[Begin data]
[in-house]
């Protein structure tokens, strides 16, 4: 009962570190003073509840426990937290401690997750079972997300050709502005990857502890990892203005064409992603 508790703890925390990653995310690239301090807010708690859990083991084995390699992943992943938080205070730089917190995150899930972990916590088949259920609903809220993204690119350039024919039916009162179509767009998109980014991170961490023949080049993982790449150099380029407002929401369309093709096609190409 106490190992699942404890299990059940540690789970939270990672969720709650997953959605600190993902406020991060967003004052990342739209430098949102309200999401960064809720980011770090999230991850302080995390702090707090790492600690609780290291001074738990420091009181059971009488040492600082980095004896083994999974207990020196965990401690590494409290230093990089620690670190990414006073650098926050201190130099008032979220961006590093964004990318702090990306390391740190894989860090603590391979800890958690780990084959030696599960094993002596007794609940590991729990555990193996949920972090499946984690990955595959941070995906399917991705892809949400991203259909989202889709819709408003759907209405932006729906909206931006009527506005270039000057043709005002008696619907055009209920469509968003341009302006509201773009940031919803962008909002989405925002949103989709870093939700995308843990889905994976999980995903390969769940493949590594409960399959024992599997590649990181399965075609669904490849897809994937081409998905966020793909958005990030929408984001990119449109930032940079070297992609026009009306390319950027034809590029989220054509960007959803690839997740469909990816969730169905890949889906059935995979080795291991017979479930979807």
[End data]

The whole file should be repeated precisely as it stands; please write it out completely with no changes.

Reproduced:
[in-house]
């Protein structure tokens, strides 16, 4: 009962570190003073509840426990937290401690997750079972997300050709502005990857502890990892203005064409992603 508790703890925390990653995310690239301090807010708690859990083991084995390699992943992943938080205070730089917190995150899930972990916590088949259920609903809220993204690119350039024919039916009162179509767009998109980014991170961490023949080049993982790449150099380029407002929401369309093709096609190409 106490190992699942404890299990059940540690789970939270990672969720709650997953959605600190993902406020991060967003004052990342739209430098949102309200999401960064809720980011770090999230991850302080995390702090707090790492600690609780290291001074738990420091009181059971009488040492600082980095004896083994999974207990020196965990401690590494409290230093990089620690670190990414006073650098926050201190130099008032979220961006590093964004990318702090990306390391740190894989860090603590391979800890958690780990084959030696599960094993002596007794609940590991729990555990193996949920972090499946984690990955595959941070995906399917991705892809949400991203259909989202889709819709408003759907209405932006729906909206931006009527506005270039000057043709005002008696619907055009209920469509968003341009302006509201773009940031919803962008909002989405925002949103989709870093939700995308843990889905994976999980995903390969769940493949590594409960399959024992599997590649990181399965075609669904490849897809994937081409998905966020793909958005990030929408984001990119449109930032940079070297992609026009009306390319950027034809590029989220054509960007959803690839997740469909990816969730169905890949889906059935995979080795291991017979479930979807």